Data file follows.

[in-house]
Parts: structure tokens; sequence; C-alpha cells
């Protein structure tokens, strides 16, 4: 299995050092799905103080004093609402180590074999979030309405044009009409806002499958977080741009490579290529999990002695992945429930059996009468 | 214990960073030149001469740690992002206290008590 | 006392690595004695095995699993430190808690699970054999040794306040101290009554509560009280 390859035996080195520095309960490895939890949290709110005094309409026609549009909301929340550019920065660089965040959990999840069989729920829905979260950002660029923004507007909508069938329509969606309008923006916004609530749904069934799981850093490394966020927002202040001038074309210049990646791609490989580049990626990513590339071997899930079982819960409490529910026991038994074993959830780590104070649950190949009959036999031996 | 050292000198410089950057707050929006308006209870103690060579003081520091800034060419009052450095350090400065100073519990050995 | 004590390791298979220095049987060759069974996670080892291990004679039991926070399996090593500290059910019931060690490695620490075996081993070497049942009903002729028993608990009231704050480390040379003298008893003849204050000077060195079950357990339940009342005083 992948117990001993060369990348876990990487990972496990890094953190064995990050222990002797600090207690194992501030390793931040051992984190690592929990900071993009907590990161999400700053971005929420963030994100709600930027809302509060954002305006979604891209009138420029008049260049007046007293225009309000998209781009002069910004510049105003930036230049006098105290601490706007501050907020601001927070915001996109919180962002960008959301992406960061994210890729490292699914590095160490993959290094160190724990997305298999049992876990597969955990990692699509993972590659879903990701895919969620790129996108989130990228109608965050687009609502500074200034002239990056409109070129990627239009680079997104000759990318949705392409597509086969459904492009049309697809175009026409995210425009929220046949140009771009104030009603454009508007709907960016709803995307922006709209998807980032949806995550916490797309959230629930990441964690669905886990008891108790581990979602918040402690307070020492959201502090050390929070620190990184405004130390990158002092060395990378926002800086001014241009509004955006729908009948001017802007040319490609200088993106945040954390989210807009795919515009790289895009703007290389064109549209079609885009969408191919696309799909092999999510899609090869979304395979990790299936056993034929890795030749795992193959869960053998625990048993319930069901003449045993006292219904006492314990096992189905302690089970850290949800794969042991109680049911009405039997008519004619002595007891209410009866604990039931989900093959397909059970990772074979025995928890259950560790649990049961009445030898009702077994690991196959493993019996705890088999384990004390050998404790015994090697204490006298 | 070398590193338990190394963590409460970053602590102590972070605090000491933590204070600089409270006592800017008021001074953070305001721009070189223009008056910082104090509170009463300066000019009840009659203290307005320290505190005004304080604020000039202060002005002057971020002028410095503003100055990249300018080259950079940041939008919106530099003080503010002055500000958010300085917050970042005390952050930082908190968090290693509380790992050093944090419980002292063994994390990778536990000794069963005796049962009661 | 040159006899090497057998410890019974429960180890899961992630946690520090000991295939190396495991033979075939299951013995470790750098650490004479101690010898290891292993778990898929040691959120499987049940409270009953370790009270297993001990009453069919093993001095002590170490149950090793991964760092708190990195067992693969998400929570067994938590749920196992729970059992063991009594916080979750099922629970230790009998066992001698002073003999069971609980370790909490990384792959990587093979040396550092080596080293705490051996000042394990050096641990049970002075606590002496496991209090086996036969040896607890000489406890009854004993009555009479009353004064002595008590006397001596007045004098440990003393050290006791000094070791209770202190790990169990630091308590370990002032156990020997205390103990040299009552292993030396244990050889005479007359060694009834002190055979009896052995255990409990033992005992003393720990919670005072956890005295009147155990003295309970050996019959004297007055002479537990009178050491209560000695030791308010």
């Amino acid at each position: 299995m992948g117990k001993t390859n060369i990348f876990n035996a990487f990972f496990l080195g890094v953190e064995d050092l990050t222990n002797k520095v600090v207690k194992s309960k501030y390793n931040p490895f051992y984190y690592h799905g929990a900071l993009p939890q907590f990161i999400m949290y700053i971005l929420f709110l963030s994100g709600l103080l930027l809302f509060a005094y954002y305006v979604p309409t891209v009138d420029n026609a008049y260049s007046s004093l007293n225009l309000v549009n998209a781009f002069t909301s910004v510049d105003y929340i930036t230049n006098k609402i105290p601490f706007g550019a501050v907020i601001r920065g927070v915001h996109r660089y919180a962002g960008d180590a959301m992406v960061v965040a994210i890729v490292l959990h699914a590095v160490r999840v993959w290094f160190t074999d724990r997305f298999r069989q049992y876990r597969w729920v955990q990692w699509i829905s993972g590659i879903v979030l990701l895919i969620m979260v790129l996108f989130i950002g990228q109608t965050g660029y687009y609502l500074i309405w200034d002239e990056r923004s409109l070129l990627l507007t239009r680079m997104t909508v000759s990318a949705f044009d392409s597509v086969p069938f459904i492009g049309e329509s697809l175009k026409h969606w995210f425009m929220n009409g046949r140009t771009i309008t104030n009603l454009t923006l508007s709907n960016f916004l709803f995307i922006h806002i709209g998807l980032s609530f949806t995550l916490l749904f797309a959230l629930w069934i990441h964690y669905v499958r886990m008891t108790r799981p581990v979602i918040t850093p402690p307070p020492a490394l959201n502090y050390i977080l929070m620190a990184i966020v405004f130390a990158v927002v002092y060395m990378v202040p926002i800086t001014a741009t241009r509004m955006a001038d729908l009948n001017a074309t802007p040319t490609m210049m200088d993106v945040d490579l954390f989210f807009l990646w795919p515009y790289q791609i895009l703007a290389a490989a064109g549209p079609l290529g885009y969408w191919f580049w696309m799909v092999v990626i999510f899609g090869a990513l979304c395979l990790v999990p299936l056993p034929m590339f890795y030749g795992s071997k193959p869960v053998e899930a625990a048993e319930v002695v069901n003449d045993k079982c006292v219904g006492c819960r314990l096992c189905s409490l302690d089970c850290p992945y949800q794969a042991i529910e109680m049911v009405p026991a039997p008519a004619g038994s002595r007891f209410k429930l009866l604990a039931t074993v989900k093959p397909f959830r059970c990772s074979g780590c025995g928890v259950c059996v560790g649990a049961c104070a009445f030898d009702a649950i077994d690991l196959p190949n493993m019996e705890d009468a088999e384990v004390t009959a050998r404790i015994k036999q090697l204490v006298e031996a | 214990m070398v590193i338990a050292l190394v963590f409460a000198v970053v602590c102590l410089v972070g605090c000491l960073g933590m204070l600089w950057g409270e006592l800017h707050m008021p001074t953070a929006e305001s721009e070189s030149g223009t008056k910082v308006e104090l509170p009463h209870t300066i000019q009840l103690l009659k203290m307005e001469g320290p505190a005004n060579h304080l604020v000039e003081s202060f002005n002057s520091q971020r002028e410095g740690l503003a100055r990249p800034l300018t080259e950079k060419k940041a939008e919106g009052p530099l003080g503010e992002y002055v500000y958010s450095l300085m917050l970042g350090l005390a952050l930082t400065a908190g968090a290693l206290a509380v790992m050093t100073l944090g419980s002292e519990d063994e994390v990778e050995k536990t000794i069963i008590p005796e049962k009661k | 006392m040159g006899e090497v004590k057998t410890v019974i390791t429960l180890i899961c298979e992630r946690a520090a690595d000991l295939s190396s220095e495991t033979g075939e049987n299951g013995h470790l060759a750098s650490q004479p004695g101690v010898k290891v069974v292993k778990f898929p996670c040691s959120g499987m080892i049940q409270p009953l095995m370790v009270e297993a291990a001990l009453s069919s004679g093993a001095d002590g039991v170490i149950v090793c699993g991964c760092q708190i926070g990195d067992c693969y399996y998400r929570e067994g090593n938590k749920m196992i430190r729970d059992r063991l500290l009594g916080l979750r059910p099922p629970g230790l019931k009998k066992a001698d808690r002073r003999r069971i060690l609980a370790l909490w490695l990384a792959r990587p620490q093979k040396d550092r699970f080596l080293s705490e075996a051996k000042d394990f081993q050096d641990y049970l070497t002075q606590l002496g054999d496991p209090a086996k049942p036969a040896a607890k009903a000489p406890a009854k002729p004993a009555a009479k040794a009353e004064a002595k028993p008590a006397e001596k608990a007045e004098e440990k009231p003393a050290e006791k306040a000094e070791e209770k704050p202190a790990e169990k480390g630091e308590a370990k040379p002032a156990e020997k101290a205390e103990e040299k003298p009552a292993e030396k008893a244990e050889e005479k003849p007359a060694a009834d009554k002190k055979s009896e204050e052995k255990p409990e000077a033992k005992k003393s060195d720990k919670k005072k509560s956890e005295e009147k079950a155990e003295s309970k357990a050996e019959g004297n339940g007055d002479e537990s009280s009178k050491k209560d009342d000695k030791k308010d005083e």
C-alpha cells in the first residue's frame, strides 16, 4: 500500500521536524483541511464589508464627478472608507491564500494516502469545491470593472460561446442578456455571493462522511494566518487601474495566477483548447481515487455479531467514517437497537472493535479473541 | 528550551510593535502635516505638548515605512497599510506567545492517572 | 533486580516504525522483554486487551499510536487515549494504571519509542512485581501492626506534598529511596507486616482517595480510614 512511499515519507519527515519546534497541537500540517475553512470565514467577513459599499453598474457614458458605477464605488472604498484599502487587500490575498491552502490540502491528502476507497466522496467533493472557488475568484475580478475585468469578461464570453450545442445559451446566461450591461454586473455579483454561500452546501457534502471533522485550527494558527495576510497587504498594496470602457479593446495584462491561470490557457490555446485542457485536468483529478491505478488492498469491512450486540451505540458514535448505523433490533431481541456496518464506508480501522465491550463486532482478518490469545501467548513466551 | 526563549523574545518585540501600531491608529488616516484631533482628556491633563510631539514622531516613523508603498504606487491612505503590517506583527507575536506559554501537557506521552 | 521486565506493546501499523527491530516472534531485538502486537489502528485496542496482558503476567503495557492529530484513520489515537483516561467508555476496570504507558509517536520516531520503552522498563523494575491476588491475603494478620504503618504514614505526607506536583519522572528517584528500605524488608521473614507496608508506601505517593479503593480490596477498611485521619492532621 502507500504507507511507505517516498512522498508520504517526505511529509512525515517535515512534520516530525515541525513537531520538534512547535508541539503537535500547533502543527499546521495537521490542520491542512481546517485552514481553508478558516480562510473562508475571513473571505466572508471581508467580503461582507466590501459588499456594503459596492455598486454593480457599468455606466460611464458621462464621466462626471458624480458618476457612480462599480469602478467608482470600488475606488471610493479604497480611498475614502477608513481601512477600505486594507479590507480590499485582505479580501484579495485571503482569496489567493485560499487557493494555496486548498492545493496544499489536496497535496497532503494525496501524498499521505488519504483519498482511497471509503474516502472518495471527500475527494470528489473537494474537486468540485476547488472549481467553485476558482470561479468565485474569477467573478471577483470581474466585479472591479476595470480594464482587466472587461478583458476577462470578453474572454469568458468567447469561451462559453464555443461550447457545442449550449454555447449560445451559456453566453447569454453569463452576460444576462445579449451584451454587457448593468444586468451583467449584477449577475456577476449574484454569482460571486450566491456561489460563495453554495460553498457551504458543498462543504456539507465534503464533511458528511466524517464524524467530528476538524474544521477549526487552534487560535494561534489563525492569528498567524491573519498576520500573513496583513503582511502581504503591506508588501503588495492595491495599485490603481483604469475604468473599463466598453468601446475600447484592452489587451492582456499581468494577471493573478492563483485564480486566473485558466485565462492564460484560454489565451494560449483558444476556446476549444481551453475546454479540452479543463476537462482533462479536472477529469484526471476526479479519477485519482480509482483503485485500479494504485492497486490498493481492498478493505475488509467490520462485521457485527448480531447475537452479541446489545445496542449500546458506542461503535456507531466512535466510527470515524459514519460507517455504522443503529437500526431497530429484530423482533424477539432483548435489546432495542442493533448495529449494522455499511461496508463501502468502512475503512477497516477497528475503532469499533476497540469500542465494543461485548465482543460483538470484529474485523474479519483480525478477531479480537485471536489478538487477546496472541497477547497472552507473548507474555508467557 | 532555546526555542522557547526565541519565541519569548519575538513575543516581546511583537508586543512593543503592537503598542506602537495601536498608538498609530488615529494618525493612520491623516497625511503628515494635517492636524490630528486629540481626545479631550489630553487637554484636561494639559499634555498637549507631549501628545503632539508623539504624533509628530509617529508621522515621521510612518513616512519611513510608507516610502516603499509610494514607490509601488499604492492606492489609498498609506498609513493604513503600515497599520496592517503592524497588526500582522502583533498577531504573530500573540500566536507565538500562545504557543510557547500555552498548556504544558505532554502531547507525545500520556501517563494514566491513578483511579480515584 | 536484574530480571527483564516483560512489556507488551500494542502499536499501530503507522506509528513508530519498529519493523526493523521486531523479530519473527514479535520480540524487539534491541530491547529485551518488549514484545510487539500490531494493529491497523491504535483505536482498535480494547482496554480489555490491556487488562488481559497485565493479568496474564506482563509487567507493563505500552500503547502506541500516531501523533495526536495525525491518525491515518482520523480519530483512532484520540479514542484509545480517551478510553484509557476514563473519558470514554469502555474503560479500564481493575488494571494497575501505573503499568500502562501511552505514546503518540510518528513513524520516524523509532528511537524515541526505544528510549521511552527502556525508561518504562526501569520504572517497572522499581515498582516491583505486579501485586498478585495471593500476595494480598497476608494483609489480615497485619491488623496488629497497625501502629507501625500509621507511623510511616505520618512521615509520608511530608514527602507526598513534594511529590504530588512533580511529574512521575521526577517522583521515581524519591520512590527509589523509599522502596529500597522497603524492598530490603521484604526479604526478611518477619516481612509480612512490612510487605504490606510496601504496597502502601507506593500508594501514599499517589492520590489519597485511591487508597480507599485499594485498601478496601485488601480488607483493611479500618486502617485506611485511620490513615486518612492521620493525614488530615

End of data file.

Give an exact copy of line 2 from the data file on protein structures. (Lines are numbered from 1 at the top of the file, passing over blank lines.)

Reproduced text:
Parts: structure tokens; sequence; C-alpha cells